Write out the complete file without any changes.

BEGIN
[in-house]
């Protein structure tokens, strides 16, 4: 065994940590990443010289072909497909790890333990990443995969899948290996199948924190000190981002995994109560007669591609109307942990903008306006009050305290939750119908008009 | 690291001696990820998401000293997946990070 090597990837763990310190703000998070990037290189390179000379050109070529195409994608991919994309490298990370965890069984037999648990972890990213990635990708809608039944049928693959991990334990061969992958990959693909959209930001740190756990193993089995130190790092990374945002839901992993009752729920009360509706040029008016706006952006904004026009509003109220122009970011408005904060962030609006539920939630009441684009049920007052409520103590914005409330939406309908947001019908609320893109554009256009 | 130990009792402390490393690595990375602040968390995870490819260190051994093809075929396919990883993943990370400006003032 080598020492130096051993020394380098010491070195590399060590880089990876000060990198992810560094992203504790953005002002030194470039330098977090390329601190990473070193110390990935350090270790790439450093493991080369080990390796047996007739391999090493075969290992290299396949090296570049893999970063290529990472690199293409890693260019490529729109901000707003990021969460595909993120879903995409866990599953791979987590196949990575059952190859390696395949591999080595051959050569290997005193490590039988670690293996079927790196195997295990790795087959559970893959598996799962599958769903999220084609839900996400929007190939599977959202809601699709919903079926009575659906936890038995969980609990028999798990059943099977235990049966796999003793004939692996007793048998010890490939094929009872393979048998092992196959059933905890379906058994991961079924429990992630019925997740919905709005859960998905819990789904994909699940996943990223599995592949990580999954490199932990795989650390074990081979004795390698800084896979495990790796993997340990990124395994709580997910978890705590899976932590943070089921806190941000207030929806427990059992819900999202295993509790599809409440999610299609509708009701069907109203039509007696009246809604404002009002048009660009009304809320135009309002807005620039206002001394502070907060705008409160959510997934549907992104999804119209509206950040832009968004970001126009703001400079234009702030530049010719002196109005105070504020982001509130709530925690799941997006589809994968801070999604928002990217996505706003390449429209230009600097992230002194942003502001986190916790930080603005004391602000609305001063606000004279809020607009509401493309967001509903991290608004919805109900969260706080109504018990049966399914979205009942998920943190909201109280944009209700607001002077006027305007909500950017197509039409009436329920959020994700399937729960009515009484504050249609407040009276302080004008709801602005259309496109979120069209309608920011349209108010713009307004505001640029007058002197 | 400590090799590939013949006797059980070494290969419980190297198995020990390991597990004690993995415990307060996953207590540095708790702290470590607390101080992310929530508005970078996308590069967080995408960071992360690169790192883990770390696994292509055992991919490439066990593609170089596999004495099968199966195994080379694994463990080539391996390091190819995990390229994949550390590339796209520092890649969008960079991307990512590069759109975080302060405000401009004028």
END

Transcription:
[in-house]
């Protein structure tokens, strides 16, 4: 065994940590990443010289072909497909790890333990990443995969899948290996199948924190000190981002995994109560007669591609109307942990903008306006009050305290939750119908008009 | 690291001696990820998401000293997946990070 090597990837763990310190703000998070990037290189390179000379050109070529195409994608991919994309490298990370965890069984037999648990972890990213990635990708809608039944049928693959991990334990061969992958990959693909959209930001740190756990193993089995130190790092990374945002839901992993009752729920009360509706040029008016706006952006904004026009509003109220122009970011408005904060962030609006539920939630009441684009049920007052409520103590914005409330939406309908947001019908609320893109554009256009 | 130990009792402390490393690595990375602040968390995870490819260190051994093809075929396919990883993943990370400006003032 080598020492130096051993020394380098010491070195590399060590880089990876000060990198992810560094992203504790953005002002030194470039330098977090390329601190990473070193110390990935350090270790790439450093493991080369080990390796047996007739391999090493075969290992290299396949090296570049893999970063290529990472690199293409890693260019490529729109901000707003990021969460595909993120879903995409866990599953791979987590196949990575059952190859390696395949591999080595051959050569290997005193490590039988670690293996079927790196195997295990790795087959559970893959598996799962599958769903999220084609839900996400929007190939599977959202809601699709919903079926009575659906936890038995969980609990028999798990059943099977235990049966796999003793004939692996007793048998010890490939094929009872393979048998092992196959059933905890379906058994991961079924429990992630019925997740919905709005859960998905819990789904994909699940996943990223599995592949990580999954490199932990795989650390074990081979004795390698800084896979495990790796993997340990990124395994709580997910978890705590899976932590943070089921806190941000207030929806427990059992819900999202295993509790599809409440999610299609509708009701069907109203039509007696009246809604404002009002048009660009009304809320135009309002807005620039206002001394502070907060705008409160959510997934549907992104999804119209509206950040832009968004970001126009703001400079234009702030530049010719002196109005105070504020982001509130709530925690799941997006589809994968801070999604928002990217996505706003390449429209230009600097992230002194942003502001986190916790930080603005004391602000609305001063606000004279809020607009509401493309967001509903991290608004919805109900969260706080109504018990049966399914979205009942998920943190909201109280944009209700607001002077006027305007909500950017197509039409009436329920959020994700399937729960009515009484504050249609407040009276302080004008709801602005259309496109979120069209309608920011349209108010713009307004505001640029007058002197 | 400590090799590939013949006797059980070494290969419980190297198995020990390991597990004690993995415990307060996953207590540095708790702290470590607390101080992310929530508005970078996308590069967080995408960071992360690169790192883990770390696994292509055992991919490439066990593609170089596999004495099968199966195994080379694994463990080539391996390091190819995990390229994949550390590339796209520092890649969008960079991307990512590069759109975080302060405000401009004028």